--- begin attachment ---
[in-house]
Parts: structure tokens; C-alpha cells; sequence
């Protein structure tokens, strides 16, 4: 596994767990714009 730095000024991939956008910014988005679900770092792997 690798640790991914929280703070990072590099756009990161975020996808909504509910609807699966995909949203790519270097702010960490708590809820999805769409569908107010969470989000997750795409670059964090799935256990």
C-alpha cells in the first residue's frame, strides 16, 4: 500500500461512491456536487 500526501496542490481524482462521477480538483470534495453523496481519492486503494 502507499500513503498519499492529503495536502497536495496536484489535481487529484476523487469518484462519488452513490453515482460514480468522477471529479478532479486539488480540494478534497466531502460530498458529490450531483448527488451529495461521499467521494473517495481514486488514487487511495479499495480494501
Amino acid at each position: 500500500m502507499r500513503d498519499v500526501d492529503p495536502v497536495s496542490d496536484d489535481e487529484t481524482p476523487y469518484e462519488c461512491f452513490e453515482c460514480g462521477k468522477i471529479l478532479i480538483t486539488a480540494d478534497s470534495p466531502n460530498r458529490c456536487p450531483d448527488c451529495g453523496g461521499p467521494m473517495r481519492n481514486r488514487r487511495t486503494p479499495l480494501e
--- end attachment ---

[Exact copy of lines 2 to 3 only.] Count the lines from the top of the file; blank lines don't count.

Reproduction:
Parts: structure tokens; C-alpha cells; sequence
């Protein structure tokens, strides 16, 4: 596994767990714009 730095000024991939956008910014988005679900770092792997 690798640790991914929280703070990072590099756009990161975020996808909504509910609807699966995909949203790519270097702010960490708590809820999805769409569908107010969470989000997750795409670059964090799935256990």